Being an Outsider to a Class

Over the last ten weeks, I have had the opportunity to take a class outside the typical Student Development Administration (SDA) curriculum. I was taken outside my comfort zone, walking anxiously into a classroom not knowing anyone– I guess this is how it must feel for non-SDA students walking into a class full of us, I thought to myself.

The class is titled Education Policies and Leadership in Political Context, and it’s a required class for students in the Master’s in Education Policy program at the University of Washington, or as they like to call it, “the MEP program”. Yes, I had to use Google to find out what MEP was short for.

While I thoroughly enjoyed learning all about political processes in education and how policy windows open when certain situations align, among other theories, I also learned to understand what it means to be the odd one out in a class. That first day, more than half of the students introduced themselves as being in “the MEP program”, afterwards going on to say who their political hero is. What sort of cult is this? Political heroes!?

I ended up declaring Suey Park and Paulo Freire my political heroes before Googling “the MEP program at UW”.

This experience has definitely helped me realize that there are times I get carried away with using unique SDA/student affairs language, throwing out terms and acronyms like GA, GAships, SEVIS, FERPA, TPC, SES, CRT, NUFP, NASPA, etc. without realizing who the audience really is. I’ve also been guilty of using student affairs concepts during in-class group discussions with non-SDA students, and getting frustrated when they just “don’t get it”.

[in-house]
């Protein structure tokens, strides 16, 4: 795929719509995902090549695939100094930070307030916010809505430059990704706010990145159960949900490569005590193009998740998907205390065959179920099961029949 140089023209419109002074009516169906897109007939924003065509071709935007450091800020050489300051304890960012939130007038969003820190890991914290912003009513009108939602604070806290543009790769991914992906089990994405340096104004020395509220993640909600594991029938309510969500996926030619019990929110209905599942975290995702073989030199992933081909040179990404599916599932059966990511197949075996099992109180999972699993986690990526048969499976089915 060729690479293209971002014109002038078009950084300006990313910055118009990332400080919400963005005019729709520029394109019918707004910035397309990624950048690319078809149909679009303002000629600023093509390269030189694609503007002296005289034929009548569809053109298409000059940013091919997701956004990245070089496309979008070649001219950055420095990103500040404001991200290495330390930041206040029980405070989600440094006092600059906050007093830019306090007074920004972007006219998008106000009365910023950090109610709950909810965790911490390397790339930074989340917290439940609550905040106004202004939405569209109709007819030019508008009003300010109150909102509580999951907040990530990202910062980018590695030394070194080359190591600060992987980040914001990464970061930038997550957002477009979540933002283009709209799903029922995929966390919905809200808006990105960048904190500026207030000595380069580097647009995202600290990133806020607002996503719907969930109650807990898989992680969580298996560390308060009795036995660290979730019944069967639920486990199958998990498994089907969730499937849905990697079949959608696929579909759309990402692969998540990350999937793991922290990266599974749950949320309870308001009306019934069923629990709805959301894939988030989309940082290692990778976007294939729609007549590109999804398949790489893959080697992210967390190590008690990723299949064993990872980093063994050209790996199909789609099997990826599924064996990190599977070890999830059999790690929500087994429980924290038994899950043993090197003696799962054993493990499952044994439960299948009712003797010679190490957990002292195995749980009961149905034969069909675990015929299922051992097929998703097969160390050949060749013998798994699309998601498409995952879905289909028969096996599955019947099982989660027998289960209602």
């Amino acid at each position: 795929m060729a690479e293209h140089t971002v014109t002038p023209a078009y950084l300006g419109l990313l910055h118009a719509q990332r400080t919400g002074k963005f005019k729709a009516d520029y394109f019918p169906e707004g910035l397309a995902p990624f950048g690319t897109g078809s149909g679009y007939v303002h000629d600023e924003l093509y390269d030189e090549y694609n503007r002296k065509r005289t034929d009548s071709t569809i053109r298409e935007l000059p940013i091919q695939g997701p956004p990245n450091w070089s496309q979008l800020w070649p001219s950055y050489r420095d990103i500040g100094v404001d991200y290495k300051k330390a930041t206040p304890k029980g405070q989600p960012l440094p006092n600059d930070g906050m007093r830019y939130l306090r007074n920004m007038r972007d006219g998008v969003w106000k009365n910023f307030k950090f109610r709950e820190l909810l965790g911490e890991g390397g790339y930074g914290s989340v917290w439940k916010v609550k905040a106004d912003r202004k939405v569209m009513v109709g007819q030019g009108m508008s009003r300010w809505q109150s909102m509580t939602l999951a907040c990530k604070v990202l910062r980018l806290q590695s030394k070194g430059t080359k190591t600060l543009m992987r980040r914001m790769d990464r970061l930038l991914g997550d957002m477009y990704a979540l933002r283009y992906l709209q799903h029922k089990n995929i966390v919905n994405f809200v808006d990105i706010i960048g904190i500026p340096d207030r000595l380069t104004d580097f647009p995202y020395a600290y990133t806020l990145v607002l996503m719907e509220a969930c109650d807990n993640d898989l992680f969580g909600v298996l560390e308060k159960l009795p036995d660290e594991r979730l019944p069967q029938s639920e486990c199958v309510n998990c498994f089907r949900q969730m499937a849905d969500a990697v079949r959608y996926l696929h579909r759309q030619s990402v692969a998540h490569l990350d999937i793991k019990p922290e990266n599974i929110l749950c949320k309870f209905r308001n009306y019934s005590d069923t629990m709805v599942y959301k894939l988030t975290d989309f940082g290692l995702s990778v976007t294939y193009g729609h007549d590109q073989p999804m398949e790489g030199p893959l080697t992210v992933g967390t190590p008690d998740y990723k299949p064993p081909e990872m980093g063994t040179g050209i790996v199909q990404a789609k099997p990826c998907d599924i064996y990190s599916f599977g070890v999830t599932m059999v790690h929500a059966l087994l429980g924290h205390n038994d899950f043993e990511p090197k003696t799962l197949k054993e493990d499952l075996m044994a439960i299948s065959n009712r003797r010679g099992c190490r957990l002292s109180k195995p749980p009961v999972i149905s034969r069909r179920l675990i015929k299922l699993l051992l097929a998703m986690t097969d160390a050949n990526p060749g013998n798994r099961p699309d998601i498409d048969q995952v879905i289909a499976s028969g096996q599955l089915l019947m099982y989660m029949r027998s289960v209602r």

It’s about time I learn to be more aware of my audience and take opportunities like these to be an educator. I’d like to encourage my fellow SDAers to do the same whenever there are interactions with people outside the field and even with the next batch of incoming SDA students because I remember how intimidating it was. The next time you’re introducing yourself in class, be proud to declare that you’re a student in the “Student Development Administration program or SDA for short”.





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